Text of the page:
The Trinity Brew


There is probably no other theological topic that will send people running for the doors like talk of the Trinity. Perhaps part of the problem is that we have turned it into a doctrine, a dogma, and not helped people see the practical implications of this most puzzling idea or tackle the difficult question: what does any of this have to do with me and my life?
Well here are some brief thoughts that may get the juices flowing. I’ll admit though that this is a topic best reserved for your favourite coffee shop or pub while sipping on your favourite dark brew (By the way, I’m always open to an invitation to imbibe in both conversation and beverages).

1. Unity in Diversity – The essence of the Trinity is that God is one, God is three. While that may boggle the mind, it does tell us that God is not uniformity or sameness, God is diverse, expressed as Father, Son and Holy Spirit. We too, made in God’s image are diverse and also the church. We are all different but our differentness expresses the mystery on the Trinity.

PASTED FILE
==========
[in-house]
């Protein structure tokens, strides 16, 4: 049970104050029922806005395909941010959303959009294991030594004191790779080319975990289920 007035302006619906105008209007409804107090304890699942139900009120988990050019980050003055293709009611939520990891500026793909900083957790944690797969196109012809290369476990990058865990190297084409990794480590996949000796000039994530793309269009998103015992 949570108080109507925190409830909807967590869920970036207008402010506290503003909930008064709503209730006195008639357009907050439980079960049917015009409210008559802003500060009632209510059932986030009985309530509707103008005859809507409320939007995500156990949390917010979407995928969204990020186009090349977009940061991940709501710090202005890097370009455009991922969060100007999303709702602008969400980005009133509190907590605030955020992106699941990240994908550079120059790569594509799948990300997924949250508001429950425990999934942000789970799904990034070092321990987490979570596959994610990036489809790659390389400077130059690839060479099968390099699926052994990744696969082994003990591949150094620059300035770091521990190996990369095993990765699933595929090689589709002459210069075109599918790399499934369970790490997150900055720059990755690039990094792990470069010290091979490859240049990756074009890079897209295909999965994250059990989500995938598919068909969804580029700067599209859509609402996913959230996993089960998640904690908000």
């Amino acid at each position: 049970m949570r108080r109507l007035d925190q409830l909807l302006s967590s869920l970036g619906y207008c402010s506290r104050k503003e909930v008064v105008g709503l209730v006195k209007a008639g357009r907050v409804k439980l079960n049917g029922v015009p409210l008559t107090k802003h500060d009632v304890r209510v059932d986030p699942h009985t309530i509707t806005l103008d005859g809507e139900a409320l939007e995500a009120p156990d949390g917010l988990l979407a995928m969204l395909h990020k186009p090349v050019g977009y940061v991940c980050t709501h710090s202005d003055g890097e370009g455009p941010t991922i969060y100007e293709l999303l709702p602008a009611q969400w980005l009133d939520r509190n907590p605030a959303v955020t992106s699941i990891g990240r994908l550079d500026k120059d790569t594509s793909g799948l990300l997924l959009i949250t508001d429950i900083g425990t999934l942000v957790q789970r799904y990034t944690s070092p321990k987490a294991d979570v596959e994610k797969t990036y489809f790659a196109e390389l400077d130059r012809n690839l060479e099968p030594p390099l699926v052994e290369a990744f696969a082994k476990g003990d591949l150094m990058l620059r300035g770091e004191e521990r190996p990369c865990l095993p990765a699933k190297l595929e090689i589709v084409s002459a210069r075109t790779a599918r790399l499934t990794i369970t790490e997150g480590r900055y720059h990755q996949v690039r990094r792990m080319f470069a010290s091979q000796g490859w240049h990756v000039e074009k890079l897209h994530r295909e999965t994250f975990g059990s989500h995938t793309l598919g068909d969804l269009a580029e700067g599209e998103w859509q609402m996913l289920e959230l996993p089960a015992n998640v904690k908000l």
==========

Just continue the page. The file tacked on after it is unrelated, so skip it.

2. Relationship and Community – You could even go so far as to say that God is relationship or community. The Trinity attempts to express the interrelation of God and Son, which overflows into creation and through us. Atomic physicists tell us that the power of the atom is not in the three particles but in the relationship between them. Franciscan writer Richard Rohr says this relationship is the pattern for the universe and for us. We are not isolated or independent from each other but are a complex network of relationships and connections. Whether we know it or like it, we are living in community.

3. Participation – It is significant that we commemorate Trinity Sunday a week after Pentecost because it is in the coming of the Holy Spirit that we are drawn into the Trinity and its unity and community. The trinity by its very nature is participatory. God the creator and saviour of the universe now resides and works through you and me. That is both terrifying and thrilling at the same time.

4. Mystery – In the end the last word goes to mystery. This is not a cop out because I think we must always struggle with understanding, articulating and living out the nature of God. Honestly, I don’t claim to understand the Trinity and I am wary, even distrustful of those who claim they do. Perhaps the best approach to the unsearchable, inexplicable, Triune God is a little humility and the ability to not take ourselves too seriously. So I look forward to many invitations and conversations on such paradoxical topics at refreshment establishments near you.


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